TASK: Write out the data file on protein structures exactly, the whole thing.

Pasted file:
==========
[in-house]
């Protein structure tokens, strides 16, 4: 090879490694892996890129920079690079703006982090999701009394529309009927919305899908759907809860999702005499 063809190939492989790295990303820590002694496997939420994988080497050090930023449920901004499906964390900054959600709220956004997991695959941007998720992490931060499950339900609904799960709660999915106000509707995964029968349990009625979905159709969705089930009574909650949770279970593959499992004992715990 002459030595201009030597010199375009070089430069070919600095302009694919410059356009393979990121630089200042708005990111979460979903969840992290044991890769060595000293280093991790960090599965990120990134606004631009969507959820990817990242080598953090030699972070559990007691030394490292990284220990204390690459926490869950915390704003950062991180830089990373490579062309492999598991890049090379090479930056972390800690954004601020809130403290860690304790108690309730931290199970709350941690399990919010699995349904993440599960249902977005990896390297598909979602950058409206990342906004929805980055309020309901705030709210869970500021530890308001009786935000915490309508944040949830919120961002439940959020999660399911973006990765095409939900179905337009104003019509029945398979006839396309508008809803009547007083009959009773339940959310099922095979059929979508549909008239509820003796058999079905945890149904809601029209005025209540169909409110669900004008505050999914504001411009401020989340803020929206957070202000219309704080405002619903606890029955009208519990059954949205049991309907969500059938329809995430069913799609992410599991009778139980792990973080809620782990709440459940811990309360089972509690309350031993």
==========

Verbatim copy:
[in-house]
């Protein structure tokens, strides 16, 4: 090879490694892996890129920079690079703006982090999701009394529309009927919305899908759907809860999702005499 063809190939492989790295990303820590002694496997939420994988080497050090930023449920901004499906964390900054959600709220956004997991695959941007998720992490931060499950339900609904799960709660999915106000509707995964029968349990009625979905159709969705089930009574909650949770279970593959499992004992715990 002459030595201009030597010199375009070089430069070919600095302009694919410059356009393979990121630089200042708005990111979460979903969840992290044991890769060595000293280093991790960090599965990120990134606004631009969507959820990817990242080598953090030699972070559990007691030394490292990284220990204390690459926490869950915390704003950062991180830089990373490579062309492999598991890049090379090479930056972390800690954004601020809130403290860690304790108690309730931290199970709350941690399990919010699995349904993440599960249902977005990896390297598909979602950058409206990342906004929805980055309020309901705030709210869970500021530890308001009786935000915490309508944040949830919120961002439940959020999660399911973006990765095409939900179905337009104003019509029945398979006839396309508008809803009547007083009959009773339940959310099922095979059929979508549909008239509820003796058999079905945890149904809601029209005025209540169909409110669900004008505050999914504001411009401020989340803020929206957070202000219309704080405002619903606890029955009208519990059954949205049991309907969500059938329809995430069913799609992410599991009778139980792990973080809620782990709440459940811990309360089972509690309350031993």